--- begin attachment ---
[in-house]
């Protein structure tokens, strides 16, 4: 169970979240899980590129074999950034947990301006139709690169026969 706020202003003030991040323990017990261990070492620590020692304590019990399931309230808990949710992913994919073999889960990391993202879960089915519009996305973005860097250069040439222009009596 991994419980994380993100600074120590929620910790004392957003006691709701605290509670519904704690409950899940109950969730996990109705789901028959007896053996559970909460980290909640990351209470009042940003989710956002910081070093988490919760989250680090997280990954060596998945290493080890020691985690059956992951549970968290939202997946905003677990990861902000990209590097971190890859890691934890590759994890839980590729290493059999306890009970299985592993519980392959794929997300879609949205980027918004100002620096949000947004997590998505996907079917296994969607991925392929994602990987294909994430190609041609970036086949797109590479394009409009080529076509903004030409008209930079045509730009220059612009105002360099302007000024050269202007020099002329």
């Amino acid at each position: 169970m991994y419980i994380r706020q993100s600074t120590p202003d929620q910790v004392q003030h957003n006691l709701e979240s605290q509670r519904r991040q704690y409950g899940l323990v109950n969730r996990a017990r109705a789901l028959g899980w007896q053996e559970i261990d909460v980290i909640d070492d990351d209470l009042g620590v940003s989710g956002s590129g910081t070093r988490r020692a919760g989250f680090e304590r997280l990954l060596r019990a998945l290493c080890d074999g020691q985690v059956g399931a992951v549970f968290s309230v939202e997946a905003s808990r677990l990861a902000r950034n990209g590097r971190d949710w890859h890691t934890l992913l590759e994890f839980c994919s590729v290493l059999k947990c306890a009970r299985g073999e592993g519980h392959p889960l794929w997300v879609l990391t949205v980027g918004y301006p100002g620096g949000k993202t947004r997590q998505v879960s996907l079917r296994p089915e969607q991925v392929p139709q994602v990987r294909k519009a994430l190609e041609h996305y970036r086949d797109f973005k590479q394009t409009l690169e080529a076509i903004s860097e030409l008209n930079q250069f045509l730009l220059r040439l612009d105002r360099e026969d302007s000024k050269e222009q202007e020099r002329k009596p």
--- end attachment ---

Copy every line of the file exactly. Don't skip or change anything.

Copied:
[in-house]
């Protein structure tokens, strides 16, 4: 169970979240899980590129074999950034947990301006139709690169026969 706020202003003030991040323990017990261990070492620590020692304590019990399931309230808990949710992913994919073999889960990391993202879960089915519009996305973005860097250069040439222009009596 991994419980994380993100600074120590929620910790004392957003006691709701605290509670519904704690409950899940109950969730996990109705789901028959007896053996559970909460980290909640990351209470009042940003989710956002910081070093988490919760989250680090997280990954060596998945290493080890020691985690059956992951549970968290939202997946905003677990990861902000990209590097971190890859890691934890590759994890839980590729290493059999306890009970299985592993519980392959794929997300879609949205980027918004100002620096949000947004997590998505996907079917296994969607991925392929994602990987294909994430190609041609970036086949797109590479394009409009080529076509903004030409008209930079045509730009220059612009105002360099302007000024050269202007020099002329």
């Amino acid at each position: 169970m991994y419980i994380r706020q993100s600074t120590p202003d929620q910790v004392q003030h957003n006691l709701e979240s605290q509670r519904r991040q704690y409950g899940l323990v109950n969730r996990a017990r109705a789901l028959g899980w007896q053996e559970i261990d909460v980290i909640d070492d990351d209470l009042g620590v940003s989710g956002s590129g910081t070093r988490r020692a919760g989250f680090e304590r997280l990954l060596r019990a998945l290493c080890d074999g020691q985690v059956g399931a992951v549970f968290s309230v939202e997946a905003s808990r677990l990861a902000r950034n990209g590097r971190d949710w890859h890691t934890l992913l590759e994890f839980c994919s590729v290493l059999k947990c306890a009970r299985g073999e592993g519980h392959p889960l794929w997300v879609l990391t949205v980027g918004y301006p100002g620096g949000k993202t947004r997590q998505v879960s996907l079917r296994p089915e969607q991925v392929p139709q994602v990987r294909k519009a994430l190609e041609h996305y970036r086949d797109f973005k590479q394009t409009l690169e080529a076509i903004s860097e030409l008209n930079q250069f045509l730009l220059r040439l612009d105002r360099e026969d302007s000024k050269e222009q202007e020099r002329k009596p």